Alliance with SP made us appear like a ‘Muslim party’: Congress reviews UP debacleFar from the introspection that surgeries that we heard after the poll debacle in the recently concluded 2017 UP Assembly elections, the Congress has chosen to point fingers at anyone and everyone – including its alliance partner.
The Congress’ much-needed review of the poll debacle appears to be going down the same road it has taken after successive defeats. Far from the introspection that surgeries that we heard after the poll debacle in the recently concluded 2017 UP Assembly elections, the Congress has chosen to point fingers at anyone and everyone – including its alliance partner.
Several rounds of deliberations within the party has come to this conclusion – that the alliance with the Samajwadi Party, lack of coordination between various party units, a mismatch with poll strategist Prashant Kishor’s team and failure to take forward campaigns like Kisan Maangpatras were responsible for the party’s crushing defeat.
According to an Economic Times report, after three rounds of stocktaking, the Congress has concluded that the alliance with the SP damaged the party and made it appear like a ‘Muslim party’.
The review and planning meeting was held at the Congress war room in Delhi and UPCC headquarters in Lucknow, on April 15 and 16.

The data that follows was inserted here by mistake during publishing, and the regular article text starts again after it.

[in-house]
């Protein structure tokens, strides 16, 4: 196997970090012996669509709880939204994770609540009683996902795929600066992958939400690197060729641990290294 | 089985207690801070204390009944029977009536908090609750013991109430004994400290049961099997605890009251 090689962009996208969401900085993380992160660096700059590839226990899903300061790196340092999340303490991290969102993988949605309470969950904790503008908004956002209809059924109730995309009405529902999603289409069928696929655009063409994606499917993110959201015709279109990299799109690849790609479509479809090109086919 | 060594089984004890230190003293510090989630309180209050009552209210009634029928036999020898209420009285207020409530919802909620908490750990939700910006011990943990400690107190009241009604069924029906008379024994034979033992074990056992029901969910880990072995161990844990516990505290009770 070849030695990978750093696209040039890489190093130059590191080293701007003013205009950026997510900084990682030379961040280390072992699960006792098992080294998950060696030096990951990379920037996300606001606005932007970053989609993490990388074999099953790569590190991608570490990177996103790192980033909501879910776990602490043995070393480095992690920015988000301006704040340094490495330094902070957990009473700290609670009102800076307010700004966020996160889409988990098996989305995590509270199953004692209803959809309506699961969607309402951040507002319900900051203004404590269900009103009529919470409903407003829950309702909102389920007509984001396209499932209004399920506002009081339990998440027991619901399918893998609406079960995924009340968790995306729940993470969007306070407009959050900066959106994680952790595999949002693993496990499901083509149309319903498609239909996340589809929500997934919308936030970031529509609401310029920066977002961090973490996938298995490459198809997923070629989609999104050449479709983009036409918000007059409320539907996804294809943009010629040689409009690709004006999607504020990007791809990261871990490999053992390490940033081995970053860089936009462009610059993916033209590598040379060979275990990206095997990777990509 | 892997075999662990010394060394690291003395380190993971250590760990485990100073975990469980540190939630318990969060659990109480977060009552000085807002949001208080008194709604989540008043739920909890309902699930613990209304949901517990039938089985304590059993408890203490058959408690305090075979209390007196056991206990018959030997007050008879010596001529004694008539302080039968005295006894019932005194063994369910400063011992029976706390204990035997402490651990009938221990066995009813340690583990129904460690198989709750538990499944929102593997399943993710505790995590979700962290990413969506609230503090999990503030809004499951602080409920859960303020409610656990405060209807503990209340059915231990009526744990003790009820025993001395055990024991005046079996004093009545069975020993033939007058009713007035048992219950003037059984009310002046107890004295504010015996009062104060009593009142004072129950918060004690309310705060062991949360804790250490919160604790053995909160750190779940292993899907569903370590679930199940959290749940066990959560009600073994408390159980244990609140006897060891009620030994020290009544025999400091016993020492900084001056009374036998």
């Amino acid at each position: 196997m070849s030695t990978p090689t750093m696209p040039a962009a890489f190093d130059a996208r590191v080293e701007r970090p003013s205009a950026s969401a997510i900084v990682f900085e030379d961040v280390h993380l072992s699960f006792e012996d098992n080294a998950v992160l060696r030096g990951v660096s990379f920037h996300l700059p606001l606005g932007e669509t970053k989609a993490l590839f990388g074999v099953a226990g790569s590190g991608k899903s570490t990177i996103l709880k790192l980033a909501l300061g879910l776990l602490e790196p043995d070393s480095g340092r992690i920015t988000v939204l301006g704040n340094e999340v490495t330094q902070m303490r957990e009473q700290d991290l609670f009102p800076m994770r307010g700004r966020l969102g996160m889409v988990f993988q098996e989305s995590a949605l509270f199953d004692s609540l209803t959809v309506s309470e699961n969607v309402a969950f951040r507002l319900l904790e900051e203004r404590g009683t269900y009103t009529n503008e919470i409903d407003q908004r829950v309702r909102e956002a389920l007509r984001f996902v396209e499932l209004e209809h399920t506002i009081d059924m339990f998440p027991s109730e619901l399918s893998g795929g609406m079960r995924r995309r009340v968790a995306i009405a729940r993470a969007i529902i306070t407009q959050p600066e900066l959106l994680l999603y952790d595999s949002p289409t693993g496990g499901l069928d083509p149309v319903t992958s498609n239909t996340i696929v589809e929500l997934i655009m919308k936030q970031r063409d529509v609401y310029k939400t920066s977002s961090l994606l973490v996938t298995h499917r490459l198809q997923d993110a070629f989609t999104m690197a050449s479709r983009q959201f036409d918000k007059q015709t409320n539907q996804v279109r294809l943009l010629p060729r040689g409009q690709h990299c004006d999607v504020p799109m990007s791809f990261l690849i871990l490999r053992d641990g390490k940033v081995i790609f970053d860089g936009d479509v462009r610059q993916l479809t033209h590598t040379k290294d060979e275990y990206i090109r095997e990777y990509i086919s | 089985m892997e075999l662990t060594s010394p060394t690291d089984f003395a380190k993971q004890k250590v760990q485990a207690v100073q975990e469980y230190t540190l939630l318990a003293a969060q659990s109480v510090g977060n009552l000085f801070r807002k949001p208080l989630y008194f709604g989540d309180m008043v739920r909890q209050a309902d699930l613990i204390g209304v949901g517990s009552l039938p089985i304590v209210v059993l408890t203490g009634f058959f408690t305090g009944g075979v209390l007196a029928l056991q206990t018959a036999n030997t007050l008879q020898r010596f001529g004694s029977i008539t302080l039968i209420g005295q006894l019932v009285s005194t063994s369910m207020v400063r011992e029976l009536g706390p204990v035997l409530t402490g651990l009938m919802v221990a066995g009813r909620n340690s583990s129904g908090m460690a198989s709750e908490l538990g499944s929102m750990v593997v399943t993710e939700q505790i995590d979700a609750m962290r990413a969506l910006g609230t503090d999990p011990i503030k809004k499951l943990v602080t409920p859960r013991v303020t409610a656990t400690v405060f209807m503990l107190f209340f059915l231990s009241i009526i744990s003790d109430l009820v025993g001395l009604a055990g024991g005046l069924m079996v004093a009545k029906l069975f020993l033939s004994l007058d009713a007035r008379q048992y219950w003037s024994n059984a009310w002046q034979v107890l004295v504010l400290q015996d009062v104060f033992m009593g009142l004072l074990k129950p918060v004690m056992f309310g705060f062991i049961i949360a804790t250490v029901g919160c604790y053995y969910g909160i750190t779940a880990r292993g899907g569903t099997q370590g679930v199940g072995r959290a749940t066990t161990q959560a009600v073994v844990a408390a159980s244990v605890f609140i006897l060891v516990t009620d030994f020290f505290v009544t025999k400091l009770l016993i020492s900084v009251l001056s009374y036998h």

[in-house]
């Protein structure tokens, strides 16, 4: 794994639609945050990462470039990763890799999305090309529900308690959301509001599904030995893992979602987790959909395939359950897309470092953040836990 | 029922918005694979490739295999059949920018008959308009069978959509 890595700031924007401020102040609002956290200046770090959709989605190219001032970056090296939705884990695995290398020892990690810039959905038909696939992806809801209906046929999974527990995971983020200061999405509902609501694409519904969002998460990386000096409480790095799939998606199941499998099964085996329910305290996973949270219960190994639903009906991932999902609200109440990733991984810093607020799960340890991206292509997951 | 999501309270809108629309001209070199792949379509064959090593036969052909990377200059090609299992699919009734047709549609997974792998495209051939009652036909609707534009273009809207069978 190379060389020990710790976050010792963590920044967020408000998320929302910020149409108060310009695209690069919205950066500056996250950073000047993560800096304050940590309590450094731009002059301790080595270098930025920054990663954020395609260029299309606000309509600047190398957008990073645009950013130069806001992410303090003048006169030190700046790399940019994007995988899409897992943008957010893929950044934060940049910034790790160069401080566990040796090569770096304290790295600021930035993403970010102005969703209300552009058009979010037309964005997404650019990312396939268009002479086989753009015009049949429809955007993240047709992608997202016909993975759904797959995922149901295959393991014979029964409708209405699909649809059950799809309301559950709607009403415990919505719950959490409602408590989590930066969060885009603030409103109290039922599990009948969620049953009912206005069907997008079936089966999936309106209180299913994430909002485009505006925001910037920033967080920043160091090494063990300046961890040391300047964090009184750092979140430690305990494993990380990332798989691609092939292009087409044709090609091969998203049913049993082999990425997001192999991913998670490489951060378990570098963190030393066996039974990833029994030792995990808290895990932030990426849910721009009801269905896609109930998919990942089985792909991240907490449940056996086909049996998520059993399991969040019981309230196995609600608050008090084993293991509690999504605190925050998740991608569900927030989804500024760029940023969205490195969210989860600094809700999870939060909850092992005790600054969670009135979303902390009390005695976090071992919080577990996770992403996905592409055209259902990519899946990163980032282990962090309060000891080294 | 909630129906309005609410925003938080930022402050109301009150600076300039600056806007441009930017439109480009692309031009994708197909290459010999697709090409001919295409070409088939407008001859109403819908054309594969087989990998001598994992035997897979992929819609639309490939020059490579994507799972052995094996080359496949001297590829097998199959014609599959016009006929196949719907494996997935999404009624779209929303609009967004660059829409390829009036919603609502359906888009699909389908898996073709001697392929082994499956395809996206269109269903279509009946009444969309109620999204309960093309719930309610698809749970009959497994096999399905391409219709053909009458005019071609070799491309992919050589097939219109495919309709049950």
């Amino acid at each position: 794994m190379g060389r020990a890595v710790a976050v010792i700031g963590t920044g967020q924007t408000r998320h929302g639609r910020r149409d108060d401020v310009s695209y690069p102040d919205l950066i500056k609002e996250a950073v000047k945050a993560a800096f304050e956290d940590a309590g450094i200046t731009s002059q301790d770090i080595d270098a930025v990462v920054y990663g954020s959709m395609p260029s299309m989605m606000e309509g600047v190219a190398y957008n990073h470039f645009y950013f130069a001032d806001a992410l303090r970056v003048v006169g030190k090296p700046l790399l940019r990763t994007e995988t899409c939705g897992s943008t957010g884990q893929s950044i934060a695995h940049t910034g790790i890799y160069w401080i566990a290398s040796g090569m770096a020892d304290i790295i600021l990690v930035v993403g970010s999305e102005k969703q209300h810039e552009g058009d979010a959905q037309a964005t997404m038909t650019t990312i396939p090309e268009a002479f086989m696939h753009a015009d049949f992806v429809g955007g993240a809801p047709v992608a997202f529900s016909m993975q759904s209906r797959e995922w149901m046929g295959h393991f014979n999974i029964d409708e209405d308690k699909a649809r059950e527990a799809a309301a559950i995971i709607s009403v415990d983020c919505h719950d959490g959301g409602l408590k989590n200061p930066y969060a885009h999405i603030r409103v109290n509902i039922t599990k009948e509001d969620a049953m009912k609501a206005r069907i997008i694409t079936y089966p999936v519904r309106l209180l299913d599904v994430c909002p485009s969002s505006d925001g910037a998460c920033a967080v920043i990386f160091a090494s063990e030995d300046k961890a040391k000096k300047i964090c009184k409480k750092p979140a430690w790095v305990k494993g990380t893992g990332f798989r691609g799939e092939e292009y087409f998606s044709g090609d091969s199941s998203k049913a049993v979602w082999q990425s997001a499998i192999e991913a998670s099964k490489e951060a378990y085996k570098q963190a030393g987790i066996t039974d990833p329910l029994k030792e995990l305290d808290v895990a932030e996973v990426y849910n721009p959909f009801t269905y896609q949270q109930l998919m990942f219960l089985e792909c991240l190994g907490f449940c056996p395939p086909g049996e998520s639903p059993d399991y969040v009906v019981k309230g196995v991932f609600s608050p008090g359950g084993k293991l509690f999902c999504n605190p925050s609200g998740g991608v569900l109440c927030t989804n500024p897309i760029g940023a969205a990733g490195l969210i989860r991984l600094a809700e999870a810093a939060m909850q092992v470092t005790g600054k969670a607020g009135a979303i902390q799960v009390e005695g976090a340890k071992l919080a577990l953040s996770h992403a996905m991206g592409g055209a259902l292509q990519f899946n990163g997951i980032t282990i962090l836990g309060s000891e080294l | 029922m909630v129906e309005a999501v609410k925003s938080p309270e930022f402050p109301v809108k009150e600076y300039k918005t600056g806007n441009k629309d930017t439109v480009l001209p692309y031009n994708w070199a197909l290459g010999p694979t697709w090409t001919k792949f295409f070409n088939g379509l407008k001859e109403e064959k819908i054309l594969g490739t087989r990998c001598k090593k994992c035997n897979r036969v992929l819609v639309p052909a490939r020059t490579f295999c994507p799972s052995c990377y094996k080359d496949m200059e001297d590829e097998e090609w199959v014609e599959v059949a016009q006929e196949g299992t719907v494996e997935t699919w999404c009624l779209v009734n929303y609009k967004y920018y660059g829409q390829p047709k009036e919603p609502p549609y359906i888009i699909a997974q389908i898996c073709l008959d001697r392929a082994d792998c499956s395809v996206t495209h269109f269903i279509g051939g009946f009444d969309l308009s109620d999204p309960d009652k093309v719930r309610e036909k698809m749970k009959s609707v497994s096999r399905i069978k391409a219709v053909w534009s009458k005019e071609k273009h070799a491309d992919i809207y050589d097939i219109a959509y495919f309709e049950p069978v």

The meeting was attended by 103 district and 129 presidents from all across UP and was chaired by AICC general secretary in charge of UP, Ghulam Nabi Azad and UPCC president Raj Babbar.
Following this, two lower-level meetings were held where participants were asked to give honest feedback on the role of various Congress departments and weaknesses in the campaign besides suggestions for improvement.
The party felt that it would have done much better if it contested alone. The “unnatural” alliance with the SP made many perceive Congress as a ‘Muslim party’ and alienated large segment of voters.
On the contrary, the RSS reached door-to-door with Hindu identity messages which the SP-Congress failed to effectively counter. There is also considerable anger over this alliance being put together in secrecy, with little consultation with party workers.
According to the report, the party also felt that Brahmin voters were antagonised when the Sheila Dikshit project made way for an alliance with the SP. Meanwhile, Dalits who were Congress supporters also decisively turned away as Yadavs are the chief tormentors in the state.
The disparity with Prashant Kishor’s team has been cited as another key reason for the defeat. Most candidates complained that the Team PK gave little or no support to them, was absent in most constituencies and ended up complicating things for candidates.
The party candidates also believe that the Congress campaign ’27 saal, UP behaal’ backfired after the alliance. Kisan Maangpatras launched before alliance begun to create a buzz but had to be abandoned post-alliance. Farmers, candidates said, felt cheated and turned against the Congress.